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What kind of companies does The McLane Group work with?
We have established an exceptional reputation over the last decade of serving the largest and most respected investment banks, private equity firms, hedge funds,  fund of funds, law firms, pensions, and corporations

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Under what circumstances should I conduct due diligence?
Due diligence investigations are especially prevalent under the following circumstances:

  • Completing a merger or acquisition
  • Making a direct investment
  • Forming a partnership
  • Accepting a new client
  • Finalizing a franchise or a license agreement
  • Establishing overseas relationships
  • Hiring new employees

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What government legislation and policies impact the need for due-diligence?
USA PATRIOT Act Section 326: imposes strict requirements on how organizations screen existing customers and process new customer information. Since October 1, 2003, most financial services organizations must have in place procedures for:

  1. Customer Screening - On a regular basis, customers and transactions must be matched against government-provided lists of suspected terrorists, drug traffickers, money launderers and other criminals
  2. Customer Information Program (CIP) - On all new customers, basic identification information must be obtained to verify the customer's identity

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  • Failure to comply can result in penalties of up to $1 million, and/or imprisonment.

    Know Your Customer (KYC): the due diligence and bank regulation that financial institutions and other regulated companies must perform to identify their clients and ascertain relevant information pertinent to doing financial business with them. Typically, KYC is a policy implemented to conform to a customer identification program mandated under the Bank Secrecy Act and USA PATRIOT Act. Know your customer policies have becoming increasingly important globally to prevent identity theft fraud, money laundering and terrorist financing.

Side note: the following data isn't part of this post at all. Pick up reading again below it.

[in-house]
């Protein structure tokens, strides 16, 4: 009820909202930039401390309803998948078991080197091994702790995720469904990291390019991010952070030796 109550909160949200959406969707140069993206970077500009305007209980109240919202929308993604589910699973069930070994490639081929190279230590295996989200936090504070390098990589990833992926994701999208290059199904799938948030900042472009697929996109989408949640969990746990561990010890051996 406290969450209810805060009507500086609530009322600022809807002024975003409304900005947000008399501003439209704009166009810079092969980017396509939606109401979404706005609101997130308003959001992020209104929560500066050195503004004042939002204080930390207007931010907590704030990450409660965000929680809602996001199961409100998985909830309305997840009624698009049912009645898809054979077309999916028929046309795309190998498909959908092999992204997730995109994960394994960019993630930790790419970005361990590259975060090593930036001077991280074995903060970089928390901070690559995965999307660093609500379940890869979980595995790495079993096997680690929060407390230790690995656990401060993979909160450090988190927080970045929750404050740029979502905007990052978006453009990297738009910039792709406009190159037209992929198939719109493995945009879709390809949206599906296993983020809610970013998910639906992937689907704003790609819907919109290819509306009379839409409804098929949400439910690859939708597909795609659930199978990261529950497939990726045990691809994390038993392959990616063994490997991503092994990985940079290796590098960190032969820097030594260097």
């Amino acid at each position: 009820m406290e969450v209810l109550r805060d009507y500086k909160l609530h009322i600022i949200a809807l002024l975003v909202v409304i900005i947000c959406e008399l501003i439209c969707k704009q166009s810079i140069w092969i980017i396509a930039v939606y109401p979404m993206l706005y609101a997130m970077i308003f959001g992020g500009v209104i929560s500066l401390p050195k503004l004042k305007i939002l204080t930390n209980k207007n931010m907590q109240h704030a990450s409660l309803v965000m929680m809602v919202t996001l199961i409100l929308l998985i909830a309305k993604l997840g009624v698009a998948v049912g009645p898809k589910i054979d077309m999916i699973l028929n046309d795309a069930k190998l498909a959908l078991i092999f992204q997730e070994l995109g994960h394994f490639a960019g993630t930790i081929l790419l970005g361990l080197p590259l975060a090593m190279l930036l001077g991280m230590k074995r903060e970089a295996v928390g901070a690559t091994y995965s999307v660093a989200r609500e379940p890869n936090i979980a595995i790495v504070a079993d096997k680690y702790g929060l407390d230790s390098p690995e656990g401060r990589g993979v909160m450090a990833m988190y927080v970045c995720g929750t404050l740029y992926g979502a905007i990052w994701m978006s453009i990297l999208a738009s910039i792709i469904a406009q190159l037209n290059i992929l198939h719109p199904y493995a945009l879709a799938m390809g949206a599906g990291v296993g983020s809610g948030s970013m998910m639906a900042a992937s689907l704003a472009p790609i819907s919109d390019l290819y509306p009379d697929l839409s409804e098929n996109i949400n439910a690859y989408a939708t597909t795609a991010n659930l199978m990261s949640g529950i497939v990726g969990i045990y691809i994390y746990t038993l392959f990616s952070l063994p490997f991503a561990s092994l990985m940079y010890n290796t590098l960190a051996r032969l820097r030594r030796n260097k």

Foreign Corrupt Practices Act: prohibits U.S. companies and their subsidiaries, as well as their officers, directors, employees and agents, from bribing "foreign officials" in order to secure business or some other improper advantage. FCPA also stipulates the required levels of due diligence about individuals and entities doing business with the company.

    Office of Foreign Assets Control (OFAC) list: administers and enforces economic and trade sanctions against international narcotics-traffickers, targeted foreign countries, and terrorists and terrorism sponsoring organizations, based on US foreign policy and national security goals. Any business that doesn't check the OFAC list and conducts business with a prohibited party faces civil and criminal penalties.

     

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    How do The McLane Group's services differ from typical financial and legal due diligence?
    Financial and legal due diligence process is an inside process (information is coming from within the company themselves). Transactional or deal due diligence comes from outside of the company from public records, open sources, and live sources.

     

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    My firm is considering an investment in an emerging market. What additional concerns should we be aware of?
    Investments and business transactions in emerging markets requires additional diligence including:

    • Sources of wealth and business track record: One of the key questions an investor should be asking is what is the local business partner or target's source of wealth? Understanding this can provide comfort over not just illegal dealings or involvement with money laundering, but also personal allegiances.
    • Interference by state or public bodies: Many emerging markets pose very particular challenges with regard to the political and economic environment.
    • Unnecessarily complex corporate structures: Complex corporate structures (often offshore) may frequently be associated with major fraud and money laundering cases, yet the existence of such structures may not be questioned, or even recognized, by potential investors. It can be difficult to identify true beneficial ownership, particularly where records are unreliable or non-existent. Through the use of such structures, dishonest parties may hide the identities of true beneficial owners or siphon off assets.
    • Weak corporate governance: The issue of corporate culture is becoming increasingly important to companies in key developing markets. Poor corporate governance makes it difficult if not impossible to embed a strong anti-fraud culture.